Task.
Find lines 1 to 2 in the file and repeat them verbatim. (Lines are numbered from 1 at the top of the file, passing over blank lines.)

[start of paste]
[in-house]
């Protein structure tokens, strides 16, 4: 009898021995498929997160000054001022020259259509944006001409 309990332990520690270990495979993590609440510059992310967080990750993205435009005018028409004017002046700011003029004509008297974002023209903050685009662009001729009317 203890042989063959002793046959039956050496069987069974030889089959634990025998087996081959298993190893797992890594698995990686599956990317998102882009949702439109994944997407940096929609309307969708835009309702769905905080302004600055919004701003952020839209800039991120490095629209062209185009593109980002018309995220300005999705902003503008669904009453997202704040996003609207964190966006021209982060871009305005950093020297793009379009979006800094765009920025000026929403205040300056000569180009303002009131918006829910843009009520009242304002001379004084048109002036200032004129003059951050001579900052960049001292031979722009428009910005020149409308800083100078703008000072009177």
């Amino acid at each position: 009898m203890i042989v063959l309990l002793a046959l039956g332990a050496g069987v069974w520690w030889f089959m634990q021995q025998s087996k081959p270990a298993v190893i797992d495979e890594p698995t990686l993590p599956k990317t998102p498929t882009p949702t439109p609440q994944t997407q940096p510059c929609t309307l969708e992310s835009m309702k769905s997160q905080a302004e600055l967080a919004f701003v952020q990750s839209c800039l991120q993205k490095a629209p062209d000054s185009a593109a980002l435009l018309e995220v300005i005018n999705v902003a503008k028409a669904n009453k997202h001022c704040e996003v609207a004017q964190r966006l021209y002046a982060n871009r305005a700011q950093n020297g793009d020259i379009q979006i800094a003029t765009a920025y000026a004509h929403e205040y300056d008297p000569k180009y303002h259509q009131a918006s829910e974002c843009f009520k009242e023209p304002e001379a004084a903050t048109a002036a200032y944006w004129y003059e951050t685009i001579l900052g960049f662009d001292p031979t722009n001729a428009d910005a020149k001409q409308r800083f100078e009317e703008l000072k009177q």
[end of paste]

[in-house]
């Protein structure tokens, strides 16, 4: 009898021995498929997160000054001022020259259509944006001409 309990332990520690270990495979993590609440510059992310967080990750993205435009005018028409004017002046700011003029004509008297974002023209903050685009662009001729009317 203890042989063959002793046959039956050496069987069974030889089959634990025998087996081959298993190893797992890594698995990686599956990317998102882009949702439109994944997407940096929609309307969708835009309702769905905080302004600055919004701003952020839209800039991120490095629209062209185009593109980002018309995220300005999705902003503008669904009453997202704040996003609207964190966006021209982060871009305005950093020297793009379009979006800094765009920025000026929403205040300056000569180009303002009131918006829910843009009520009242304002001379004084048109002036200032004129003059951050001579900052960049001292031979722009428009910005020149409308800083100078703008000072009177």